Parents can find so many different types of reading apps. Some are games that help young readers identify and practice sight word identification. Others focus on letter recognition, sounds and phonics. There are apps that could help with other struggles, too.
However, reading apps are not always designed as games. Some are designed as lesson-based instruction. These apps can offer tutoring capabilities to guide lessons and provide additional help for children if they struggle. For example, Readability includes a built-in AI tutor that is programmed to recognize each user’s voice. When a reader stumbles or makes a mistake, the AI tutor provides help and corrections.
Parents also might wish to delve into the design of the app. How does the app guide reading instruction? Does the app include help with fluency, comprehension, or both? Again, parents may zero in on the apps that best meet the needs of the child.
Are the Best Apps to Learn to Read Expensive?
A family’s budget can come into play when they are looking for tools to help their child. Tutoring could be a logical choice for parents to ensure that their child receives more one-on-one instruction to help ease their struggles. However, the rates of tutors may vary. Some families simply don’t have the budget to pay for hourly sessions each week…or even each month.
Apps can be a less expensive way to provide reading help for children. Some of these apps might even be free. However, free apps might offer limited capabilities. And free apps designed as games also could include in-app purchase options; this means that if parents aren’t careful, their child could make purchases within the game. These purchases could rack up surprise charges. When using apps that offer in-app purchases, parents can disable the in-app purchase option on their phone or device to ensure they don’t receive any surprise charges.
Reading apps that offer more immersive or lesson-based instruction might require a subscription. For example, Readability charges $19.99 per month to access the program. Prices for programs may vary. When reviewing the subscription price, parents should understand when they will be billed and how often they will be billed. They also might investigate any limitations of the subscription. For example, how many users (children) can access the account? Readability allows families to add up to three users on a single account. For families with three children, the subscription price is really less than $7 per month per child.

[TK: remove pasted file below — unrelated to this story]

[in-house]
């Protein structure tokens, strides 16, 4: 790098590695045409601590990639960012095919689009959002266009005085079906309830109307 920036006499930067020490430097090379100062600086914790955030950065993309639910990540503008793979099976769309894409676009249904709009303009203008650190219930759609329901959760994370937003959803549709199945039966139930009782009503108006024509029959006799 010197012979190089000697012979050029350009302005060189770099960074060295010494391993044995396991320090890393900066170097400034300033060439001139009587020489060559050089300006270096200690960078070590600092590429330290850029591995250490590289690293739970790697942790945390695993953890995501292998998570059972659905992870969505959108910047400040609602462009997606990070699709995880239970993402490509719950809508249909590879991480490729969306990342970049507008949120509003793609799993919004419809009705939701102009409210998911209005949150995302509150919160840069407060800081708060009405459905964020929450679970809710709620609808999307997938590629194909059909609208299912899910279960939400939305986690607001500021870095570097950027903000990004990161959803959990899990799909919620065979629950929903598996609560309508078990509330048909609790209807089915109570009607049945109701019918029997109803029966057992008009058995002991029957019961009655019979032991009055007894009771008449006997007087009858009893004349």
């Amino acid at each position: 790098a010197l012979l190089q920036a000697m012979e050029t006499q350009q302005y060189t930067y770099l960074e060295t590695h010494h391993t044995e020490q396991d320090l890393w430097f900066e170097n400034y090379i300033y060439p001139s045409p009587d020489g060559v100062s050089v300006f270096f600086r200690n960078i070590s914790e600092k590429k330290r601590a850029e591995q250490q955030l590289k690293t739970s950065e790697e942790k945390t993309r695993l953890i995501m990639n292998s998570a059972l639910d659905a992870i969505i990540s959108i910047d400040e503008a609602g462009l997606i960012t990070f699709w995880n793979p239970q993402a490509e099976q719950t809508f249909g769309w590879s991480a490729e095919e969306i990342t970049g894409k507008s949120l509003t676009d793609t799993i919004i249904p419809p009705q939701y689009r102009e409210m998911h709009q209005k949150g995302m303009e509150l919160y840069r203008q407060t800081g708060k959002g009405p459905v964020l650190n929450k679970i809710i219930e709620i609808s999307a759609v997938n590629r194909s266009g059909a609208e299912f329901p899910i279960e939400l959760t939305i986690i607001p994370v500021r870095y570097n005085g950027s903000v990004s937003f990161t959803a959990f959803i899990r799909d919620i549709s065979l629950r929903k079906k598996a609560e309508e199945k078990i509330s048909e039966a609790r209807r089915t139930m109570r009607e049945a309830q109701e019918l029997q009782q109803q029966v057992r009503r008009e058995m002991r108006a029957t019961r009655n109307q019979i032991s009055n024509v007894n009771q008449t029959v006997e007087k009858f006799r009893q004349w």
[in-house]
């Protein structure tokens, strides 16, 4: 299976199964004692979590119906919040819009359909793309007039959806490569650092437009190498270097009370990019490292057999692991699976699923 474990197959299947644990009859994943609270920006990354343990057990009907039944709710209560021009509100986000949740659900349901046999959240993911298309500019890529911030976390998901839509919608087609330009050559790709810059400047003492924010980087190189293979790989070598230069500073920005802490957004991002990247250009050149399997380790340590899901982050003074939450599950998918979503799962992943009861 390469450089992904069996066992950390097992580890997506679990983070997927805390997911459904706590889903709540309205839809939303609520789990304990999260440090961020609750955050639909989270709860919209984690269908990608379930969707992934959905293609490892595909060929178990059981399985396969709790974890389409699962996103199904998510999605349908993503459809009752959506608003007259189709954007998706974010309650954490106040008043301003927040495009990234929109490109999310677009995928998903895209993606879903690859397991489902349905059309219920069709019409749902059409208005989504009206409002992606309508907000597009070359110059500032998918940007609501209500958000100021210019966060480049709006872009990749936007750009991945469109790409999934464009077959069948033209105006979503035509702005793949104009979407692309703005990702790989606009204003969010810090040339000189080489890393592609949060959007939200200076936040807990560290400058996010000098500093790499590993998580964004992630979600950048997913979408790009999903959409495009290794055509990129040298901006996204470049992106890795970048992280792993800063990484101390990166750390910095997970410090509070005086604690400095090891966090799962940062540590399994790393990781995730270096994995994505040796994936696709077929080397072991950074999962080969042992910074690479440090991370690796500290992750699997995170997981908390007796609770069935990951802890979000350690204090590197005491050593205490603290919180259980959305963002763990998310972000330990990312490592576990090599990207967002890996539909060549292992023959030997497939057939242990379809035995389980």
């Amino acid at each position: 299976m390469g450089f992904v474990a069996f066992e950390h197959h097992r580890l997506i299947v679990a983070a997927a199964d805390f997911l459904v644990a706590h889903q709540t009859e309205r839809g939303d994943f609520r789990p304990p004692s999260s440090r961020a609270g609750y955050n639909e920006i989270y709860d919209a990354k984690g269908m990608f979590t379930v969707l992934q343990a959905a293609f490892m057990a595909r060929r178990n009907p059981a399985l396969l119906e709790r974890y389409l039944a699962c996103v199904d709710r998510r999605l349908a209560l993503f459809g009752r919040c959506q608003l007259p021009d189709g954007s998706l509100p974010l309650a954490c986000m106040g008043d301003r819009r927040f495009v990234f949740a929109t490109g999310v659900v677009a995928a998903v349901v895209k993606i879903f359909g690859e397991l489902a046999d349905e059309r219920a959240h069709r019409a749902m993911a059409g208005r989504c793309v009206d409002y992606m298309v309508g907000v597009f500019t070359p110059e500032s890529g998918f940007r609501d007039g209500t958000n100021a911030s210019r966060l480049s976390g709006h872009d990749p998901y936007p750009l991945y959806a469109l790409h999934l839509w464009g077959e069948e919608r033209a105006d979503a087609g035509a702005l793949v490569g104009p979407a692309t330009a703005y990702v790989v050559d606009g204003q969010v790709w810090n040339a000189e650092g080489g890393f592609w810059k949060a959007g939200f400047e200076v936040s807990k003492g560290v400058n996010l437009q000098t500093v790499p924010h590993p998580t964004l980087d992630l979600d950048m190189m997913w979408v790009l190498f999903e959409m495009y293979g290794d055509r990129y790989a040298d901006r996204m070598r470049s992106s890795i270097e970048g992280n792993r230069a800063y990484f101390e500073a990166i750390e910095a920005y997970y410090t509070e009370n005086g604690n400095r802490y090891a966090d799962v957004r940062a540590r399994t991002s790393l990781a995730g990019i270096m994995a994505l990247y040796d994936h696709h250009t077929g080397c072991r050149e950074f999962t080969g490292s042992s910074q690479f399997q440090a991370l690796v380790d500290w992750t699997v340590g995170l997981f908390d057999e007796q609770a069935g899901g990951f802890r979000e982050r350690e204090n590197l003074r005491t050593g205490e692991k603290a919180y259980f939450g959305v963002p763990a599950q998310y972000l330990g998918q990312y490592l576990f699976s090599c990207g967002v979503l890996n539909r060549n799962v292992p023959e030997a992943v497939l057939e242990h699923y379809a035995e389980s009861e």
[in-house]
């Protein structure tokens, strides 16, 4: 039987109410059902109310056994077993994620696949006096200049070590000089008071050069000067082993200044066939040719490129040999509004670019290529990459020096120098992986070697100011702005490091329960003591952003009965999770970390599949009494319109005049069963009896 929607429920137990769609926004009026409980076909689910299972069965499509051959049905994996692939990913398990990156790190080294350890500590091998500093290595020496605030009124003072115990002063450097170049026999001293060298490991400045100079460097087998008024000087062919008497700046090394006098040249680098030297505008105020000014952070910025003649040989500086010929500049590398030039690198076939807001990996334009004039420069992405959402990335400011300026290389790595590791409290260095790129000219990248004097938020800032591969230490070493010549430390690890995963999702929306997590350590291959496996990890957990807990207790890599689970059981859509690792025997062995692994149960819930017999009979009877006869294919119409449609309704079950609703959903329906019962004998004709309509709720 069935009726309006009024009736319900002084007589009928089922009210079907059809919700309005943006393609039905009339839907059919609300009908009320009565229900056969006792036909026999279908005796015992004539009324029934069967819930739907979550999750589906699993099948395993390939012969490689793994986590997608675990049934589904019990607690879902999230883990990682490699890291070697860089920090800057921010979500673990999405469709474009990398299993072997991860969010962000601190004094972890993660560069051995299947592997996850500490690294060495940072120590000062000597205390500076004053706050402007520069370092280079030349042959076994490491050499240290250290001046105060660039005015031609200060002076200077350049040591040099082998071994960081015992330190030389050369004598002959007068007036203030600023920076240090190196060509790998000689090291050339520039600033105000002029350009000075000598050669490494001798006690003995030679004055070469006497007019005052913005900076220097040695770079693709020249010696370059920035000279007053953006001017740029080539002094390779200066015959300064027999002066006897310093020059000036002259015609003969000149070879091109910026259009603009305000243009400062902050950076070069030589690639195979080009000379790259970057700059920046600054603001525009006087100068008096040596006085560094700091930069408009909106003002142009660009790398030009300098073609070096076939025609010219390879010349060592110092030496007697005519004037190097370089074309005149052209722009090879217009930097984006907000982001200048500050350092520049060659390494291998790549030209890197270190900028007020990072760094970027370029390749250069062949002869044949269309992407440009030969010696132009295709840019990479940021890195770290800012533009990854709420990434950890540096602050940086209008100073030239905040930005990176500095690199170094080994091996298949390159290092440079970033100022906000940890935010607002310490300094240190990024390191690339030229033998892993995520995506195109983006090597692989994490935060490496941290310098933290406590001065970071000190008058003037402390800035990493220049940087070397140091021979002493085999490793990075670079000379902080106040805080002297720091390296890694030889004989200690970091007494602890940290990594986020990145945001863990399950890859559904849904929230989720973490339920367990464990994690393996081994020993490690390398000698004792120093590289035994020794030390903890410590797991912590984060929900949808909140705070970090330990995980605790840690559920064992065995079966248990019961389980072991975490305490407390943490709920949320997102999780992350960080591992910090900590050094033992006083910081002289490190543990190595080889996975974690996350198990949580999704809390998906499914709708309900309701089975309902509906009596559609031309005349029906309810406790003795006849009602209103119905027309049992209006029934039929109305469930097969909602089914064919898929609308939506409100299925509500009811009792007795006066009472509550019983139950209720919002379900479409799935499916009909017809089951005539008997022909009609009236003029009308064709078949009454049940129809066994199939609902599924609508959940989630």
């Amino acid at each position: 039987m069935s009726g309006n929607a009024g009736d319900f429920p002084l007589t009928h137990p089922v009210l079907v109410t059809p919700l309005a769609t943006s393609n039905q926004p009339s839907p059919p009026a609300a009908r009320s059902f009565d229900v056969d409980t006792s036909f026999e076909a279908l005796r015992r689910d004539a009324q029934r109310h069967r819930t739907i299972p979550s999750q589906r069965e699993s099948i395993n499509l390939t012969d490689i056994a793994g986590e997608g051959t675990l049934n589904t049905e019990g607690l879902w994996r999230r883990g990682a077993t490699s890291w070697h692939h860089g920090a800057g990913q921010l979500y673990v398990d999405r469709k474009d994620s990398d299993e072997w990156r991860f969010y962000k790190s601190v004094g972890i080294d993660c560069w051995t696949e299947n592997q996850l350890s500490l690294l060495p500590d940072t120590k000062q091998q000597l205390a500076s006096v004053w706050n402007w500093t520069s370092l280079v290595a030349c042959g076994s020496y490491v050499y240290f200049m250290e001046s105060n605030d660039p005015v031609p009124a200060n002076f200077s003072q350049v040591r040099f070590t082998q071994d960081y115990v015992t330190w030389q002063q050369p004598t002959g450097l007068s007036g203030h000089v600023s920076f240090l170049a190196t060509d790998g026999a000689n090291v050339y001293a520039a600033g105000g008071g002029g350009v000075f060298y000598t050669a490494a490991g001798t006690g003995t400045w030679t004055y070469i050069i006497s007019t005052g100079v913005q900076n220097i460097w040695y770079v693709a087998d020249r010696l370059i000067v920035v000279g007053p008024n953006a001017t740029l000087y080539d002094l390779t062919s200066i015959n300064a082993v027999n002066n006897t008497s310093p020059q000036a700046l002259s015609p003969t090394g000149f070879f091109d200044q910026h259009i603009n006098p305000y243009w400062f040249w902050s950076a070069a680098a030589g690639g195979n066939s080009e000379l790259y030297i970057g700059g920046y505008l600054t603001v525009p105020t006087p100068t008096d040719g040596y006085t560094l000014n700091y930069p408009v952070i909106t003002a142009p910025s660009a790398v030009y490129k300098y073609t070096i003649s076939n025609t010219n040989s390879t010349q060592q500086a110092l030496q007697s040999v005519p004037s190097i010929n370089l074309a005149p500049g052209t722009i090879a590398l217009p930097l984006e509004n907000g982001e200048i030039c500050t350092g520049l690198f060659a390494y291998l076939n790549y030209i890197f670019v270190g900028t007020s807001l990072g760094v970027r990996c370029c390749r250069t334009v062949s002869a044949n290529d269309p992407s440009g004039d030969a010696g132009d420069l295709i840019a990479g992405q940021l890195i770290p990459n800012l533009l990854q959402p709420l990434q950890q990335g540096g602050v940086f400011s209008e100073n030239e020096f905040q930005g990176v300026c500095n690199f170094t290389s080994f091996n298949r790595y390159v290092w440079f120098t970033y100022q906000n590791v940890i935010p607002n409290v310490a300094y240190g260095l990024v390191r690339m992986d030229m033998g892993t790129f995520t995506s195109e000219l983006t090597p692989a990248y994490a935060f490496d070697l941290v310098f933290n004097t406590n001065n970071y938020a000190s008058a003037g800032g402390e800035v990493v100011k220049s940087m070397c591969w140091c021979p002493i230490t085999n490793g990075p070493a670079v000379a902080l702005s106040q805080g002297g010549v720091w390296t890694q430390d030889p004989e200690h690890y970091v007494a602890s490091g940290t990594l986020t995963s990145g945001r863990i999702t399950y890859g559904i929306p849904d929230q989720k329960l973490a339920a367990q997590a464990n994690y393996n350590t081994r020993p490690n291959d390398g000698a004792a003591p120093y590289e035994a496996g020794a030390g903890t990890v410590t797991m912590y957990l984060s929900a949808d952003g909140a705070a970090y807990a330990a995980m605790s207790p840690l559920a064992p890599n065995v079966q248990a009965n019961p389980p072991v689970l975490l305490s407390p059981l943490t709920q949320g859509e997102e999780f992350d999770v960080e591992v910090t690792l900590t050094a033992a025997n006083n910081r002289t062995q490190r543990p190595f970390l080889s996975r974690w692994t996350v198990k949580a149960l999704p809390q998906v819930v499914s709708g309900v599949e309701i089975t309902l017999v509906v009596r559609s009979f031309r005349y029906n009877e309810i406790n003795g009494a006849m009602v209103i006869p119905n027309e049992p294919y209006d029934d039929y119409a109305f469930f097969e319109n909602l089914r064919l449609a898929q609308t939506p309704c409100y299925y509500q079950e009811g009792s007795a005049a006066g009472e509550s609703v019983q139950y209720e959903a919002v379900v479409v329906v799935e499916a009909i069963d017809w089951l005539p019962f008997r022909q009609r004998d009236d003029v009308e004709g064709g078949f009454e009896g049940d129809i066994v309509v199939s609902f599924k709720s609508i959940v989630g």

Ask to Try out the App
Interested in a particular app or reading program? Parents might not know if it’s a fit simply by reading about the program online. Many programs—including Readability—include a free trial period that allows families to explore the stories and the AI tutor.
If there isn’t information about a free trial available on a program’s website, parents might drop a note to customer service to inquire about scheduling a trial. It never hurts to ask. When using a free trial, though, parents might still be required to enter billing information.
Measuring a Child’s Reading Growth
The best app to learn to read also should provide parents with a way to measure the success of the program. Parents want to know that their child is making progress. When researching programs, parents can look into how the program measures success and how it reports these results to parents.
Readability provides parents with a portal called the Parent Dashboard. This portal gives parents all the details and insight related to their child’s reading progress. The Dashboard includes the number of words the child can read per minute, the child’s current reading level and shows parents how long the child used Readability. Parents can even email this info to the child’s teacher via a customized reading report.
Interested in trying out Readability? Parents can request a free trial today!